A disabled man sits in a wheelchairA disabled man sits in a wheelchair

A disabled man sits in a wheelchair

“Young people with functional challenges are given resources, tools, and encouragement to face those challenges and live fully in spite of them,” says Van Norman. “They are fed a steady diet of resilience training to seek adaptive strategies and live big! But consider what often happens when an older adult is affected by a functional challenge. They are only given resources and tools to cope — rather than overcoming those challenges by making their world smaller and more manageable. There is a big difference in mindset between overcoming and coping with it, resulting in completely different outcomes. Again, just say NO! Embrace adaptive strategies, ask for ways to fully to stay alive, no matter the challenges!”

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mature woman playing guitar in her bedroom, leisure and hobbiesmature woman playing guitar in her bedroom, leisure and hobbies

mature woman playing guitar in her bedroom, leisure and hobbies

“Cognitive training uses a series of challenging tasks to help improve skills that can decline with age, such as memory and attention,” says Anton.

How to start: If you don’t have computer or video games handy, you can still introduce brain training activities into your daily life. Here are some ideas:

  • Practice with cursive writing

  • Draw a map from your home to the supermarket or library

  • Researching a new topic that interests you

  • Learning a new language, instrument or hobby

  • Read an instruction book

woman serves the ball while playing mixed doubles tennis matchwoman serves the ball while playing mixed doubles tennis match

woman serves the ball while playing mixed doubles tennis match

“When you combine exercise with a brain challenge (which happens in sports), both your mind and body get a workout at the same time,” says Anton. Fortunately, there are many more options besides sports to achieve this goal. Research shows that older people enjoy and sustain ‘exergames’ with physical activity in the long term, while games without movement components are popular. , improves dexterity and hand-eye coordination.”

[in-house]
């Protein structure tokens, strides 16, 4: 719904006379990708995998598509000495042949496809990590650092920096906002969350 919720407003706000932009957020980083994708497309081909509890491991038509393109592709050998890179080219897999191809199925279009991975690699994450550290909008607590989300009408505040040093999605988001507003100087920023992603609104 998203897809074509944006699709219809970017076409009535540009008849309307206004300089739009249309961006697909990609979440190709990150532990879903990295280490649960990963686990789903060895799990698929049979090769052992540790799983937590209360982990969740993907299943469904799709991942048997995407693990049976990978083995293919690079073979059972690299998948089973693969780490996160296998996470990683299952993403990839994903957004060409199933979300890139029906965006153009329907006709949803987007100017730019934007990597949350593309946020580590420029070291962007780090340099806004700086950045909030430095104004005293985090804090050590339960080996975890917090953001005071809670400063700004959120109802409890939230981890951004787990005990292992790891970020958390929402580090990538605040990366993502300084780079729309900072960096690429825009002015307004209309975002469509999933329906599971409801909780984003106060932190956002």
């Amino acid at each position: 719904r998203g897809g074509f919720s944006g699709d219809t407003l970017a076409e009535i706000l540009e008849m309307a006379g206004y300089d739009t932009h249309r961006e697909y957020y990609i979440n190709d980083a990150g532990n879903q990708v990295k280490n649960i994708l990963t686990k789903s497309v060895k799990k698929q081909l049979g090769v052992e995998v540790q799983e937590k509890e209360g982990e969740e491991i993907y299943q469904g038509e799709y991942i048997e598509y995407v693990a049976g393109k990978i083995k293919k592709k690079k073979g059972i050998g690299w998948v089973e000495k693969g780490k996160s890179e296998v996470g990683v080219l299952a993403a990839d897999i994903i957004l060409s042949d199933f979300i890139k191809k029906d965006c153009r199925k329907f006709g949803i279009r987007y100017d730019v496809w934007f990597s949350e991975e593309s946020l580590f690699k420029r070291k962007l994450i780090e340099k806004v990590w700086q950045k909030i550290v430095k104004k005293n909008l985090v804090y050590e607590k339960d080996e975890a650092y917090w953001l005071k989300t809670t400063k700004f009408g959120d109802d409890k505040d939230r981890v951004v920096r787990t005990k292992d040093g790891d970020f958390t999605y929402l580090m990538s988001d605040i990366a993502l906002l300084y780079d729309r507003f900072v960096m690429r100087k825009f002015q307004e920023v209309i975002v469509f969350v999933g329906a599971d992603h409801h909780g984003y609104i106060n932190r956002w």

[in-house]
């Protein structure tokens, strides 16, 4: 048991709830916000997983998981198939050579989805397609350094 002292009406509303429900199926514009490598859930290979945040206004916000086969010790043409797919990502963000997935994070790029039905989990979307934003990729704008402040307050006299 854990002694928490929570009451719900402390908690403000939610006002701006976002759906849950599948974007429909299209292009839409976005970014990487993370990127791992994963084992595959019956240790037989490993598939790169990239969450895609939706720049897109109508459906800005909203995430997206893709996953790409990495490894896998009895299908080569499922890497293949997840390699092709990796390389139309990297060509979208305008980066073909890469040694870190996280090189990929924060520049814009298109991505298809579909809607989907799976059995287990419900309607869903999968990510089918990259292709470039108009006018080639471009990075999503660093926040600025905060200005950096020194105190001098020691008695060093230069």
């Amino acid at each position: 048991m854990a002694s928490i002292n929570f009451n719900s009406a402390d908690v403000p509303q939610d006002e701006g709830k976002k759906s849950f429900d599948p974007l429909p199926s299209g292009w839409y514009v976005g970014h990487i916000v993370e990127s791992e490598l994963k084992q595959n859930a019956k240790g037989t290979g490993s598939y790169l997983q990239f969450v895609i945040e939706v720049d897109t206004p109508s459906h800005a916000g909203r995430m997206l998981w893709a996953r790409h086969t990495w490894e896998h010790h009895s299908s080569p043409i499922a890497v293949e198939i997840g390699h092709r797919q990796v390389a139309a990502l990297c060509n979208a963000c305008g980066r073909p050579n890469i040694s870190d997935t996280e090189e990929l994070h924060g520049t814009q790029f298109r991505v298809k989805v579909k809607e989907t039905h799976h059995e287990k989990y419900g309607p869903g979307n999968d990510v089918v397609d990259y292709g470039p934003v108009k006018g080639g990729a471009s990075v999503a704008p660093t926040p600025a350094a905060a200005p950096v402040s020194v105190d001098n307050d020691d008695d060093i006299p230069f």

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Senior couple enjoying meal around table at homeSenior couple enjoying meal around table at home

Senior couple enjoying meal around table at home

“When we sleep, our body goes through the important process of removing waste products from our cells (known as autophagy),” says Anton. “If we eat too close to bedtime, our bodies are unable to remove as many toxins as the energy is used to digest the food from the last meal.”

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Elderly man eating hamburger in living room with smiling faceElderly man eating hamburger in living room with smiling face

Elderly man eating hamburger in living room with smiling face

“Every time you eat, you affect your metabolic health. Large meals lead to abnormally high rises in postprandial glucose,” says Anton. “In response to these elevations in glucose, the body secretes large amounts of insulin and other counter-regulatory hormones to lower blood glucose levels in an effort to return to homeostasis (healthy metabolic state). In the beginning, this process may work well However, if repeated, a state of reactive hypoglycemia can develop that can stimulate hunger, as food intake is induced when blood glucose levels are lowered rapidly. Thus, large meals may not only prompt the body to store body fat, but may also disrupt glucose homeostasis , leading to a viscous weight gain cycle.”